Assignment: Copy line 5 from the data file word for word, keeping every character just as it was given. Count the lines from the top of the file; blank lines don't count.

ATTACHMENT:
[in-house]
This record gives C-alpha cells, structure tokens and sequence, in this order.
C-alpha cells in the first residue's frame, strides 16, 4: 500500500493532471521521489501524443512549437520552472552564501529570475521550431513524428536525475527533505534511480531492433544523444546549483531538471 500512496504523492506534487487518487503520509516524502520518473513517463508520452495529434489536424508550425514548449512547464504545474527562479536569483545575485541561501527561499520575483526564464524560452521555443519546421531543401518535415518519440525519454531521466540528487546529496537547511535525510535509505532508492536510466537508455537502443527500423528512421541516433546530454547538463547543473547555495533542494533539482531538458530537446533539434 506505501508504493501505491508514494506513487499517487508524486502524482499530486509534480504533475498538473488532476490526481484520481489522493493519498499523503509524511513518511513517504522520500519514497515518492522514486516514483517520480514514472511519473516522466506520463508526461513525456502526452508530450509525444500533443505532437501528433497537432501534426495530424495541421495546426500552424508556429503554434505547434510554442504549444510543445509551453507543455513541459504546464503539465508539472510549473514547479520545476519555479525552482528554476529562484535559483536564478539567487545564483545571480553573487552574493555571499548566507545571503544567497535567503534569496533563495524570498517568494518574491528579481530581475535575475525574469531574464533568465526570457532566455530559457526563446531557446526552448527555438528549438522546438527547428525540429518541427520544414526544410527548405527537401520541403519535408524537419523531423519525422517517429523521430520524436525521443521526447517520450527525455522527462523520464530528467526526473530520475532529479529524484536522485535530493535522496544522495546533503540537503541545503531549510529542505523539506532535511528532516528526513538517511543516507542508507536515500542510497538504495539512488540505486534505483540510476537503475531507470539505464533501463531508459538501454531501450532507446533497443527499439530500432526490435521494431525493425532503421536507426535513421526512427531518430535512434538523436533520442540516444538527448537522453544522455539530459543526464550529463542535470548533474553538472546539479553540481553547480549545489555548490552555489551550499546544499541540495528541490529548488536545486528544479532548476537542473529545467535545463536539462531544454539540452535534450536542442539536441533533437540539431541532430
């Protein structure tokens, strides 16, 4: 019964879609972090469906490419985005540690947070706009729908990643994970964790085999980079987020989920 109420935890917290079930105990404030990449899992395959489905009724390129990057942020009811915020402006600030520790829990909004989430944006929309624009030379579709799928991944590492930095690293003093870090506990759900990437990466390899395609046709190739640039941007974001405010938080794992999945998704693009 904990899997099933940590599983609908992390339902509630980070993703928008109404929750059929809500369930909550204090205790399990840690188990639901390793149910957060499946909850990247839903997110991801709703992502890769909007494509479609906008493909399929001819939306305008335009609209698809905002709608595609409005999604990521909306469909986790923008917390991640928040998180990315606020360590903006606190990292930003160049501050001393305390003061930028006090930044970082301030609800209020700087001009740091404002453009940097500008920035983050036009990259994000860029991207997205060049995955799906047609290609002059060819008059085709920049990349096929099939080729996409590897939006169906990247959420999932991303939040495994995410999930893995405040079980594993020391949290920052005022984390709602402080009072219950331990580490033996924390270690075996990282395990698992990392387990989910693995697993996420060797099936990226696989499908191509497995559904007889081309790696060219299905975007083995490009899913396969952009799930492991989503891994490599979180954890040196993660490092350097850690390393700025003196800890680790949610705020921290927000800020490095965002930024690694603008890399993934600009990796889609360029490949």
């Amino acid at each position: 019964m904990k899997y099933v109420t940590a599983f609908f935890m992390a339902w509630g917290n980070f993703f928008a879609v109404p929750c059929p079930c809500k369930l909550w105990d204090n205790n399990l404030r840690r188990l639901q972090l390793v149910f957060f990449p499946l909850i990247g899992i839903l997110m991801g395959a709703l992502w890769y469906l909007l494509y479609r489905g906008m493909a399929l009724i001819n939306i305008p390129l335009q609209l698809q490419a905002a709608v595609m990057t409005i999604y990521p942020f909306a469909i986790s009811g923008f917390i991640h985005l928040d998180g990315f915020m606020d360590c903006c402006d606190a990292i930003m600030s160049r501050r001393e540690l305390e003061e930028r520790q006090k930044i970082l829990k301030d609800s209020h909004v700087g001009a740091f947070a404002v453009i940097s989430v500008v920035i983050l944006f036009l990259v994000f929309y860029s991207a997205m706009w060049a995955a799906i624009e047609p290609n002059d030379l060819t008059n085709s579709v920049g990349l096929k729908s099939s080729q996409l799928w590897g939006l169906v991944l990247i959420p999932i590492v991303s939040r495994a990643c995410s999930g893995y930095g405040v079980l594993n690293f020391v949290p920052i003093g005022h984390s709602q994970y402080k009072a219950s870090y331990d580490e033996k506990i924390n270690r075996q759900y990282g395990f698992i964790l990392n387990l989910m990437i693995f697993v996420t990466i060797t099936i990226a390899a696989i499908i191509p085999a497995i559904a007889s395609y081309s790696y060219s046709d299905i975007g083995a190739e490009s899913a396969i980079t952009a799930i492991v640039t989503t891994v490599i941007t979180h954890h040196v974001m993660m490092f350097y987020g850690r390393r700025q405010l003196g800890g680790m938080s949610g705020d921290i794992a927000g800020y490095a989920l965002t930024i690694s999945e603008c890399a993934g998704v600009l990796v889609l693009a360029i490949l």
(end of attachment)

């Amino acid at each position: 019964m904990k899997y099933v109420t940590a599983f609908f935890m992390a339902w509630g917290n980070f993703f928008a879609v109404p929750c059929p079930c809500k369930l909550w105990d204090n205790n399990l404030r840690r188990l639901q972090l390793v149910f957060f990449p499946l909850i990247g899992i839903l997110m991801g395959a709703l992502w890769y469906l909007l494509y479609r489905g906008m493909a399929l009724i001819n939306i305008p390129l335009q609209l698809q490419a905002a709608v595609m990057t409005i999604y990521p942020f909306a469909i986790s009811g923008f917390i991640h985005l928040d998180g990315f915020m606020d360590c903006c402006d606190a990292i930003m600030s160049r501050r001393e540690l305390e003061e930028r520790q006090k930044i970082l829990k301030d609800s209020h909004v700087g001009a740091f947070a404002v453009i940097s989430v500008v920035i983050l944006f036009l990259v994000f929309y860029s991207a997205m706009w060049a995955a799906i624009e047609p290609n002059d030379l060819t008059n085709s579709v920049g990349l096929k729908s099939s080729q996409l799928w590897g939006l169906v991944l990247i959420p999932i590492v991303s939040r495994a990643c995410s999930g893995y930095g405040v079980l594993n690293f020391v949290p920052i003093g005022h984390s709602q994970y402080k009072a219950s870090y331990d580490e033996k506990i924390n270690r075996q759900y990282g395990f698992i964790l990392n387990l989910m990437i693995f697993v996420t990466i060797t099936i990226a390899a696989i499908i191509p085999a497995i559904a007889s395609y081309s790696y060219s046709d299905i975007g083995a190739e490009s899913a396969i980079t952009a799930i492991v640039t989503t891994v490599i941007t979180h954890h040196v974001m993660m490092f350097y987020g850690r390393r700025q405010l003196g800890g680790m938080s949610g705020d921290i794992a927000g800020y490095a989920l965002t930024i690694s999945e603008c890399a993934g998704v600009l990796v889609l693009a360029i490949l």